Abbreviations

2h-PG: 2-hour postchallenge Plasma Glucose

ANOVA: Analysis Of Variance

BMI: Body Mass Index

CVD: Cardiovascular Disease

DBP: Diastolic Blood Pressure

FPG: Fasting Plasma Glucose

HDL-C: High Density Lipoprotein – Cholesterol

LDL-C: Low Density Lipoprotein – Cholesterol

OGTT: Oral Glucose Tolerance Test

PAR: Population Attributable Risk

SBP: Systolic Blood Pressure

SD: Standard Deviation

T2DM: Type 2 Diabetes Mellitus

TC: Total Cholesterol

TG: Triglycerides

TLGS: Tehran Lipid and Glucose Study

Competing interests

The author(s) declare that they have no competing interests.

Authors' contributions

F.H. contributed to design of the study, manuscript preparation, and reading and approval of the final manuscript.

M.R. contributed to design of the study, analysis of data, and writing of the manuscript and its revisions, and reading and approval of the final manuscript.

F.A. contributed to provision of data, and reading and approval of the final manuscript.

Acknowledgements

We thank Ms. Mojgan Padyab for her statistical assistance, Ms. Nilufar Shiva for language editing and the staff and participants in the TLGS study for their important contributions.

References

  1. Hossain P, Kawar B, El Nahas M: Obesity and diabetes in the developing world – a growing challenge.

    N Engl J Med 2007, 356(3):213-215. PubMed Abstract | Publisher Full Text OpenURL

  2. Azizi F, Azadbakht L, Mirmiran P: Trends in overweight, obesity and central fat accumulation among Tehranian adults between 1998–1999 and 2001–2002: Tehran lipid and glucose study.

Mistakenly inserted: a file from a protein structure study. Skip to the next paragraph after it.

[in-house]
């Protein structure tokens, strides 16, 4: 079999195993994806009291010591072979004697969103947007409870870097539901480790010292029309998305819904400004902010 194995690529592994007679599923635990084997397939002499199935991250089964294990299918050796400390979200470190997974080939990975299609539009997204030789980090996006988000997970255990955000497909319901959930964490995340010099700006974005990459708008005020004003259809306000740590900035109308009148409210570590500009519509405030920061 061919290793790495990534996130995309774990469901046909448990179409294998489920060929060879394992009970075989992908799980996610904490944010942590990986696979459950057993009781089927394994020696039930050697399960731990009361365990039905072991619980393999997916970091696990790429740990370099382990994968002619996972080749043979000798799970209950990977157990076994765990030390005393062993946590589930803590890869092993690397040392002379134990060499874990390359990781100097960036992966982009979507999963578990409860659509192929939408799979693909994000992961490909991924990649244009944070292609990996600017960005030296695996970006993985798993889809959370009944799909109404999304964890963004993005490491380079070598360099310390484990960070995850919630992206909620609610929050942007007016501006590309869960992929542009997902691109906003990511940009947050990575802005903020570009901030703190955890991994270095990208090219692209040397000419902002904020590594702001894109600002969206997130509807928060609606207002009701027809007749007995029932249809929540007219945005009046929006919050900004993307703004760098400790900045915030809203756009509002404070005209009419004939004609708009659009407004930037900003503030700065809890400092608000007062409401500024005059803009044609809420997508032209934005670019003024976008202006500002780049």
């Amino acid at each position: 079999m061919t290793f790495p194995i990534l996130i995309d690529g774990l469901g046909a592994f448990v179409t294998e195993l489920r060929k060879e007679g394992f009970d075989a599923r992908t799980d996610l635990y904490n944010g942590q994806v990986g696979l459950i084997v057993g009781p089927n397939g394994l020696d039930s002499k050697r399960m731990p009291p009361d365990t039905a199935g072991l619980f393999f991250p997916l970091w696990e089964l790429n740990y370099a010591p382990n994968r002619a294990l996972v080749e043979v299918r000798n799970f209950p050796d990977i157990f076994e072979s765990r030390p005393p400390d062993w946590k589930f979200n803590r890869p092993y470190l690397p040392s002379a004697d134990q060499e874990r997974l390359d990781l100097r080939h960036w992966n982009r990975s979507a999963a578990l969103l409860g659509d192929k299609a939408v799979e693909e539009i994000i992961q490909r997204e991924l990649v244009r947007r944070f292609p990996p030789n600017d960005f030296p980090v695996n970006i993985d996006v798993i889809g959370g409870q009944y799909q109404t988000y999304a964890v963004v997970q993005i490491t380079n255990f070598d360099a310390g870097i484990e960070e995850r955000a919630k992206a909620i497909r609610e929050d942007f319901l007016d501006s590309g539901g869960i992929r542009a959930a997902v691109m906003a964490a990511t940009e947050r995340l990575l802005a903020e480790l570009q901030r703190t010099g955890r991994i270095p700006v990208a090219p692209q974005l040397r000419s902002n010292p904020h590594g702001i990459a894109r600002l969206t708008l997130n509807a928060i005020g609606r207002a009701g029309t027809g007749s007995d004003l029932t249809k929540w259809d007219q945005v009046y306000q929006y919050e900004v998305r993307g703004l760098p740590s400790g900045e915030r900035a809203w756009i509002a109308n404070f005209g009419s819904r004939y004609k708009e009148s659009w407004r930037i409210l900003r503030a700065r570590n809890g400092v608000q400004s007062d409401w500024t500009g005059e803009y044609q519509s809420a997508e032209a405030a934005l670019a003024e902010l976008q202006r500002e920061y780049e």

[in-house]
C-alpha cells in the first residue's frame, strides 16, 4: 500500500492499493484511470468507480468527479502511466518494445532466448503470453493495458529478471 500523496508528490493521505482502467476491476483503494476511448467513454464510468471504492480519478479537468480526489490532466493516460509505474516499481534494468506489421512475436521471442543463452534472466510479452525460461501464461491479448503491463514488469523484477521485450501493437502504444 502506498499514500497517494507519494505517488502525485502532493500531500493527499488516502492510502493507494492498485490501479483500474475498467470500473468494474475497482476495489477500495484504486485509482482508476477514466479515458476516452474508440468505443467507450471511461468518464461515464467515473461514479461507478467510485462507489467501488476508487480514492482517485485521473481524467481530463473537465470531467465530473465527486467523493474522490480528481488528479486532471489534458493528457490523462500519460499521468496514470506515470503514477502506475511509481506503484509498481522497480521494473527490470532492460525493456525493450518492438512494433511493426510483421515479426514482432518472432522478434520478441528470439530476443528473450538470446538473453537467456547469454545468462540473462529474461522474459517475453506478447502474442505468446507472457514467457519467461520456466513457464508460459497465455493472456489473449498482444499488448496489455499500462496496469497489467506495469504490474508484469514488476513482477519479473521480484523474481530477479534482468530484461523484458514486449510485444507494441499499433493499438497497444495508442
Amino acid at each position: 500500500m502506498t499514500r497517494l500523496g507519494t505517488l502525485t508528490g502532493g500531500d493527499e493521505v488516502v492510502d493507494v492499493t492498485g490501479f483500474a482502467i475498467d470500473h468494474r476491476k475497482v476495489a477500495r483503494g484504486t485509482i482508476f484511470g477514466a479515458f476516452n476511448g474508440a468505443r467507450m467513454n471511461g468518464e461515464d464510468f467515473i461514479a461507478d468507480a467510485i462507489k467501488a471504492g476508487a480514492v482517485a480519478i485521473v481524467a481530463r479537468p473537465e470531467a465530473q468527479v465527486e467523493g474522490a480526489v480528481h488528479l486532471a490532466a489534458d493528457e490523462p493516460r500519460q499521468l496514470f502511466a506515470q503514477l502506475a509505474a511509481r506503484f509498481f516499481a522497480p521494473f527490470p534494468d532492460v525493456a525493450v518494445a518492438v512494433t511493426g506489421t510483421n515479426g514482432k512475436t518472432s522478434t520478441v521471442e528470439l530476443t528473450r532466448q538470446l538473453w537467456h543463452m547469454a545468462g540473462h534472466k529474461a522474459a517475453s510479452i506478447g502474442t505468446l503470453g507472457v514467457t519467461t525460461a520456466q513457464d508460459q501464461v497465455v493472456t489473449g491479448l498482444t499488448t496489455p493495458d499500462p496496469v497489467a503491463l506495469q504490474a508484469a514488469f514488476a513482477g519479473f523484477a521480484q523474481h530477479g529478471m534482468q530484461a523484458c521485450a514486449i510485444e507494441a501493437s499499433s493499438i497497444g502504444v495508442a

Ann Nutr Metab 2005, 49(1):3-8. PubMed Abstract | Publisher Full Text OpenURL

  3. Hart CL, Hole DJ, Lawlor DA, Smith GD: Obesity and use of acute hospital services in participants of the Renfrew/Paisley study.

    J Public Health (Oxf) 2007, 29(1):53-56. PubMed Abstract | Publisher Full Text OpenURL

  4. Hubert HB, Feinleib M, McNamara PM, Castelli WP: Obesity as an independent risk factor for cardiovascular disease: a 26-year follow-up of participants in the Framingham Heart Study.

    Circulation 1983, 67(5):968-977. PubMed Abstract OpenURL

  5. Pekkanen J, Tervahauta M, Nissinen A, Karvonen MJ: Does the predictive value of baseline coronary risk factors change over a 30-year follow-up?

    Cardiology 1993, 82(2–3):181-190. PubMed Abstract OpenURL

  6. Wannamethee SG, Shaper AG, Whincup PH, Walker M: Role of risk factors for major coronary heart disease events with increasing length of follow up.

    Heart 1999, 81(4):374-379. PubMed Abstract | Publisher Full Text | PubMed Central Full Text OpenURL

  7. Wei M, Kampert JB, Barlow CE, Nichaman MZ, Gibbons LW, Paffenbarger RS Jr, Blair SN: Relationship between low cardiorespiratory fitness and mortality in normal-weight, overweight, and obese men.

    JAMA 1999, 282(16):1547-1553. PubMed Abstract | Publisher Full Text OpenURL

  8. Chan JM, Rimm EB, Colditz GA, Stampfer MJ, Willett WC: Obesity, fat distribution, and weight gain as risk factors for clinical diabetes in men.

    Diabetes Care 1994, 17(9):961-969. PubMed Abstract | Publisher Full Text OpenURL

  9. Colditz GA, Willett WC, Rotnitzky A, Manson JE: Weight gain as a risk factor for clinical diabetes mellitus in women.

    Ann Intern Med 1995, 122(7):481-486. PubMed Abstract | Publisher Full Text OpenURL

  10. Dotevall A, Johansson S, Wilhelmsen L, Rosengren A: Increased levels of triglycerides, BMI and blood pressure and low physical activity increase the risk of diabetes in Swedish women. A prospective 18-year follow-up of the BEDA study.